The Maldives in the Indian Ocean have long been used by global warming alarmists to drive home the dangers of rising sea levels should polar ice sheets keep melting because of man-made global warming.
In 2012 former President of the Maldive Islands Mohamed Nasheed said: “If carbon emissions continue at the rate they are climbing today, my country will be underwater in seven years.”
With such a prediction and recalling how the latest UN IPCC report boosted its estimate of sea level rise, and taking into account that CO2 emissions show no signs of abating, you would think the Maldives would be the last place developers would build anything. The Maldives are barely more than a meter above sea level on average.
But according to veteran Die Welt journalist Ulli Kulke at his Die Welt blog here in a piece titled Tourist industry does not believe in the downfall of the Maldives, this is not at all the case. Kulke writes:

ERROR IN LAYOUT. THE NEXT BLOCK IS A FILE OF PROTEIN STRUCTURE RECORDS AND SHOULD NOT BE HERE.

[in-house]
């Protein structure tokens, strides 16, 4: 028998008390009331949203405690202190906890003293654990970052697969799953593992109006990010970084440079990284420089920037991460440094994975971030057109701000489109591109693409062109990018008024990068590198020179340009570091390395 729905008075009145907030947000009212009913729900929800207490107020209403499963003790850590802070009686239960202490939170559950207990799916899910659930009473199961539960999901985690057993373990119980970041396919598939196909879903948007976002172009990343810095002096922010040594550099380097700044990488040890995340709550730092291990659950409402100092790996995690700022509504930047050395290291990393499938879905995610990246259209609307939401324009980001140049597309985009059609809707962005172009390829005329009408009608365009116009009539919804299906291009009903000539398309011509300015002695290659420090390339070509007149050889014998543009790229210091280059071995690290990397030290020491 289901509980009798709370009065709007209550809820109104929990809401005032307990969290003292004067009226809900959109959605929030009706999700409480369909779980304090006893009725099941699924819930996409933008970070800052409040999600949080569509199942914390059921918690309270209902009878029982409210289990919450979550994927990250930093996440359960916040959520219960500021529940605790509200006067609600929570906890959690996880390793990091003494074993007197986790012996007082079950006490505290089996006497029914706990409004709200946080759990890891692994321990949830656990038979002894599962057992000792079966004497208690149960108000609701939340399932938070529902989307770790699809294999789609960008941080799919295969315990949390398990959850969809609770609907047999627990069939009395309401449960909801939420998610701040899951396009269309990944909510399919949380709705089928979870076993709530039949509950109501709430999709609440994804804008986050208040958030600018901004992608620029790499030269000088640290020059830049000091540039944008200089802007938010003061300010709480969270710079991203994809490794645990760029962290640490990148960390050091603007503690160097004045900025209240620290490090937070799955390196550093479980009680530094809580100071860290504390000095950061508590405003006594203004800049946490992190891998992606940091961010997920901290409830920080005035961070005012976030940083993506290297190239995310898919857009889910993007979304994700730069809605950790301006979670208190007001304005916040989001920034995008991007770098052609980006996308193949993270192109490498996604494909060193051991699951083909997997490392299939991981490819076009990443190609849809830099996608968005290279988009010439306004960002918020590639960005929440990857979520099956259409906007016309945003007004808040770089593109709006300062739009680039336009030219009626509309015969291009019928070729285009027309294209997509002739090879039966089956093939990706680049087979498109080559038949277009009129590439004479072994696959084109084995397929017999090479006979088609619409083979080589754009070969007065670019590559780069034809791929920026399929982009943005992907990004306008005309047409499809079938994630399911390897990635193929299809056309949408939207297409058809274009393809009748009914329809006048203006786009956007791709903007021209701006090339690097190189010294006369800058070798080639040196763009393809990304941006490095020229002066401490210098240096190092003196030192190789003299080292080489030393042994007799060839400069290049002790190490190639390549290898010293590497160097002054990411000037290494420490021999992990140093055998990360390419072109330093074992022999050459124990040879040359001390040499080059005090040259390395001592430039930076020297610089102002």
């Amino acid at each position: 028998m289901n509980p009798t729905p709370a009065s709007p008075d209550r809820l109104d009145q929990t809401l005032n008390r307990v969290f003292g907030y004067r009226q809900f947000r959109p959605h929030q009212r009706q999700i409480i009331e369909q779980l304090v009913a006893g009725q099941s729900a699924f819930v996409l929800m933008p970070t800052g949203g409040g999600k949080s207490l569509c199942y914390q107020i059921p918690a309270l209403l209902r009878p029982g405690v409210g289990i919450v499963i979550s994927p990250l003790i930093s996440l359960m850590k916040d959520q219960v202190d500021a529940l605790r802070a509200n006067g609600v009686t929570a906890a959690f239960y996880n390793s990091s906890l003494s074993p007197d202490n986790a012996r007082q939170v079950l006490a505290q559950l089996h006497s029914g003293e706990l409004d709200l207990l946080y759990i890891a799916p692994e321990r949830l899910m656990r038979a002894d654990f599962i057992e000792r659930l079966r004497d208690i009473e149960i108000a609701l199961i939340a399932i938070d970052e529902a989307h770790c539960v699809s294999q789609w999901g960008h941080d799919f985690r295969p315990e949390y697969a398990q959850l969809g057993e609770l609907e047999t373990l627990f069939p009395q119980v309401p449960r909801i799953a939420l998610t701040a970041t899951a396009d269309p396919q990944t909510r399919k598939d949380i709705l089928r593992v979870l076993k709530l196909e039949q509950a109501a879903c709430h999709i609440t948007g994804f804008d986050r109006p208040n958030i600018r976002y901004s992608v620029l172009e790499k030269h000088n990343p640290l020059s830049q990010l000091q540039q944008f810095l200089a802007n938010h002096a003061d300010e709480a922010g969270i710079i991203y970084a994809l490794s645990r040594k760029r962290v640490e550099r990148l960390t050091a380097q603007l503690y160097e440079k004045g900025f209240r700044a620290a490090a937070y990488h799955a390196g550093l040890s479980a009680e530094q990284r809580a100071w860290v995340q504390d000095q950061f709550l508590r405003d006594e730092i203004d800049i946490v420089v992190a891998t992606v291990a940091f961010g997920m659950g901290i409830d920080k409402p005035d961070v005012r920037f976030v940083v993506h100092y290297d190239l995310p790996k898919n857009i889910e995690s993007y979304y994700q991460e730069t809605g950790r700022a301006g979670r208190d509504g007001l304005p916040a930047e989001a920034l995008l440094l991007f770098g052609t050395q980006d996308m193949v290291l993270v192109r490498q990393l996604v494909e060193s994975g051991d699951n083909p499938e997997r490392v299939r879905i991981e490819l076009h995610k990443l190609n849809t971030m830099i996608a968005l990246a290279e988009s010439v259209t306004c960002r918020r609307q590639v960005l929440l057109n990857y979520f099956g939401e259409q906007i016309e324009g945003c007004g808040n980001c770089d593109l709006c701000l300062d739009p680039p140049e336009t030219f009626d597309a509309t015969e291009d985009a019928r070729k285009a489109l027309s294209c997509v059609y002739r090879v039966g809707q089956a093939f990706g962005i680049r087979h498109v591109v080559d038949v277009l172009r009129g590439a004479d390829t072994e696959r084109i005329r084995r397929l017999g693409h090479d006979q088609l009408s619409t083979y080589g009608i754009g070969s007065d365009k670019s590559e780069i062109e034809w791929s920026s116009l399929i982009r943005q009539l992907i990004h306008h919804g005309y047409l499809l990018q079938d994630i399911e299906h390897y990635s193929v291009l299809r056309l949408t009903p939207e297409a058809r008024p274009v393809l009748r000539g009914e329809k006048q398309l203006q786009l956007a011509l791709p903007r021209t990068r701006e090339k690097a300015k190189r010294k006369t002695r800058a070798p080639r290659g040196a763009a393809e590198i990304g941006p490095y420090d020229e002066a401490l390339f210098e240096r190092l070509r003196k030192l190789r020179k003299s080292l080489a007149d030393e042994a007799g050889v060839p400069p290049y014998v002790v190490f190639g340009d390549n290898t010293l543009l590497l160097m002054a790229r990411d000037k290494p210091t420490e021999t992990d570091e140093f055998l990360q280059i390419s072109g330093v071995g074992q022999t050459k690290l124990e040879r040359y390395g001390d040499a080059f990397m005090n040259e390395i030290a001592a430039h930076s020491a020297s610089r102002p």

30 additional new luxury class hotel complexes are planned for the next 6 to 10 years, never mind the countless smaller homes. Tourism is currently increasing 20% annually.”
Whatever is really behind all the rising sea level scare stories, huge commercial investors are obviously dismissing them. If anything, these scare stories are providing lots of publicity for the islands’ tourism industry. Already more than 1 million tourists are flocking to the islands every year and, Kulke writes, Nasheed says the islands can handle many more.
Kulke writes, “Environmental protection in the Maldives is practically non-existent.”
Moreover he suggests that the climate change issue is being used by Nasheed to generate lots of cash:
At the big climate conferences – and supposedly also in Warsaw in two weeks – Nasheed meets regularly to milk cash compensation from climate-sinning countries on behalf of his country and other island nations (on which environmental protection plays a subordinate role). Almost the entire supply of energy on the island for the millions of tourists flowing in, by the way, is produced by diesel generators, this while Nasheed continues to press for foreign countries to switch over to renewable energies.”